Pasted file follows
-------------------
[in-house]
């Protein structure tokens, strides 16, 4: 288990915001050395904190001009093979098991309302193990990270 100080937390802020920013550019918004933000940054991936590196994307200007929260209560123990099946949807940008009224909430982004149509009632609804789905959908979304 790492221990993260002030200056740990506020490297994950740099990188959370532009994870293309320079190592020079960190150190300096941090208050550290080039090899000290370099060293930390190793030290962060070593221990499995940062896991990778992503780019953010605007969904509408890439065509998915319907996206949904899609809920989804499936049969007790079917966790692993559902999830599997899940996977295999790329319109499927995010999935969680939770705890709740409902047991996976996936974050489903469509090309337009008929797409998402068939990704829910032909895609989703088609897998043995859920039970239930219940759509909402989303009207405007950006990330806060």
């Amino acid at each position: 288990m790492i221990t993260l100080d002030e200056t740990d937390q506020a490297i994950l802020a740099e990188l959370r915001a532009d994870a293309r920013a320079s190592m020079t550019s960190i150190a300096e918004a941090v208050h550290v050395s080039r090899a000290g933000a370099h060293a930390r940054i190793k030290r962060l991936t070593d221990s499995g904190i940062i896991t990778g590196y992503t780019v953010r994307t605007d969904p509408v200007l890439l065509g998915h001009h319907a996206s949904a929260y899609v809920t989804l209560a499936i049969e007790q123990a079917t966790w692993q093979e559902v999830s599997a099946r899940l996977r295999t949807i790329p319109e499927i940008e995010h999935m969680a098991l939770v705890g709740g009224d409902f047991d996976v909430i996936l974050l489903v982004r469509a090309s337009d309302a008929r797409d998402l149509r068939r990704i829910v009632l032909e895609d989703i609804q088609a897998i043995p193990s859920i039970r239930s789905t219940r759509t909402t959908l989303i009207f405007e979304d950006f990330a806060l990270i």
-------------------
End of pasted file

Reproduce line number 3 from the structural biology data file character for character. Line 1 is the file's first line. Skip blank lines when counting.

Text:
């Amino acid at each position: 288990m790492i221990t993260l100080d002030e200056t740990d937390q506020a490297i994950l802020a740099e990188l959370r915001a532009d994870a293309r920013a320079s190592m020079t550019s960190i150190a300096e918004a941090v208050h550290v050395s080039r090899a000290g933000a370099h060293a930390r940054i190793k030290r962060l991936t070593d221990s499995g904190i940062i896991t990778g590196y992503t780019v953010r994307t605007d969904p509408v200007l890439l065509g998915h001009h319907a996206s949904a929260y899609v809920t989804l209560a499936i049969e007790q123990a079917t966790w692993q093979e559902v999830s599997a099946r899940l996977r295999t949807i790329p319109e499927i940008e995010h999935m969680a098991l939770v705890g709740g009224d409902f047991d996976v909430i996936l974050l489903v982004r469509a090309s337009d309302a008929r797409d998402l149509r068939r990704i829910v009632l032909e895609d989703i609804q088609a897998i043995p193990s859920i039970r239930s789905t219940r759509t909402t959908l989303i009207f405007e979304d950006f990330a806060l990270i």